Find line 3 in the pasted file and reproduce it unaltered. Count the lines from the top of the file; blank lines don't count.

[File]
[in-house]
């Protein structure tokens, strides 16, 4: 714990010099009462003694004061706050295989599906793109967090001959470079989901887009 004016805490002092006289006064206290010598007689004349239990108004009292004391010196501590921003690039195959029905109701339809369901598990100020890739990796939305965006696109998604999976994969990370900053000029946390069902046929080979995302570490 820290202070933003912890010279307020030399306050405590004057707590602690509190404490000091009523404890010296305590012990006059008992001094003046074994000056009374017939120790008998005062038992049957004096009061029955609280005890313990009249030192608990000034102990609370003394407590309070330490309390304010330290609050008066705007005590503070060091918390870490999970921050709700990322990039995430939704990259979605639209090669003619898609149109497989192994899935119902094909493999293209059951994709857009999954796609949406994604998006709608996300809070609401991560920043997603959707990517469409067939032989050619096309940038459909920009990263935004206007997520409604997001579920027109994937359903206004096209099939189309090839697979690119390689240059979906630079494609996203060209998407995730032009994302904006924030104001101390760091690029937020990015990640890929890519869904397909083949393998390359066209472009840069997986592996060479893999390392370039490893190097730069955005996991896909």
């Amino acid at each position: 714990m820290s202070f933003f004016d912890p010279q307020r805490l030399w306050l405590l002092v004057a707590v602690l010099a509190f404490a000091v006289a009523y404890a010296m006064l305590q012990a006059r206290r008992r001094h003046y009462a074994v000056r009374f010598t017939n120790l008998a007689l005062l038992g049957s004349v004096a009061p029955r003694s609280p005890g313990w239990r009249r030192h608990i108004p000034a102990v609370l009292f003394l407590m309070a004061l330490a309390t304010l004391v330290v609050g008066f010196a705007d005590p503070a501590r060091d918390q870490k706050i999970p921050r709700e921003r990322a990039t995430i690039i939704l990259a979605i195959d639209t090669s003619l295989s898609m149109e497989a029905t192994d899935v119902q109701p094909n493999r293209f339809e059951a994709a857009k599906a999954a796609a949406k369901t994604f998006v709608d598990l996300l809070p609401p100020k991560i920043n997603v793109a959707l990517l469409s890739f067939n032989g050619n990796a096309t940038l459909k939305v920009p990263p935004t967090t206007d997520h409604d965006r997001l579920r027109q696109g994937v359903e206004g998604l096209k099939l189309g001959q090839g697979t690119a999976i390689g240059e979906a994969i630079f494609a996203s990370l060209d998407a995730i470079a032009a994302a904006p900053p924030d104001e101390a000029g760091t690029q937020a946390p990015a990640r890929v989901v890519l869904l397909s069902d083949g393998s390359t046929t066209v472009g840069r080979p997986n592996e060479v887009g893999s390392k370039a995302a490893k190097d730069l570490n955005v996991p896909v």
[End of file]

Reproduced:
């Amino acid at each position: 714990m820290s202070f933003f004016d912890p010279q307020r805490l030399w306050l405590l002092v004057a707590v602690l010099a509190f404490a000091v006289a009523y404890a010296m006064l305590q012990a006059r206290r008992r001094h003046y009462a074994v000056r009374f010598t017939n120790l008998a007689l005062l038992g049957s004349v004096a009061p029955r003694s609280p005890g313990w239990r009249r030192h608990i108004p000034a102990v609370l009292f003394l407590m309070a004061l330490a309390t304010l004391v330290v609050g008066f010196a705007d005590p503070a501590r060091d918390q870490k706050i999970p921050r709700e921003r990322a990039t995430i690039i939704l990259a979605i195959d639209t090669s003619l295989s898609m149109e497989a029905t192994d899935v119902q109701p094909n493999r293209f339809e059951a994709a857009k599906a999954a796609a949406k369901t994604f998006v709608d598990l996300l809070p609401p100020k991560i920043n997603v793109a959707l990517l469409s890739f067939n032989g050619n990796a096309t940038l459909k939305v920009p990263p935004t967090t206007d997520h409604d965006r997001l579920r027109q696109g994937v359903e206004g998604l096209k099939l189309g001959q090839g697979t690119a999976i390689g240059e979906a994969i630079f494609a996203s990370l060209d998407a995730i470079a032009a994302a904006p900053p924030d104001e101390a000029g760091t690029q937020a946390p990015a990640r890929v989901v890519l869904l397909s069902d083949g393998s390359t046929t066209v472009g840069r080979p997986n592996e060479v887009g893999s390392k370039a995302a490893k190097d730069l570490n955005v996991p896909v």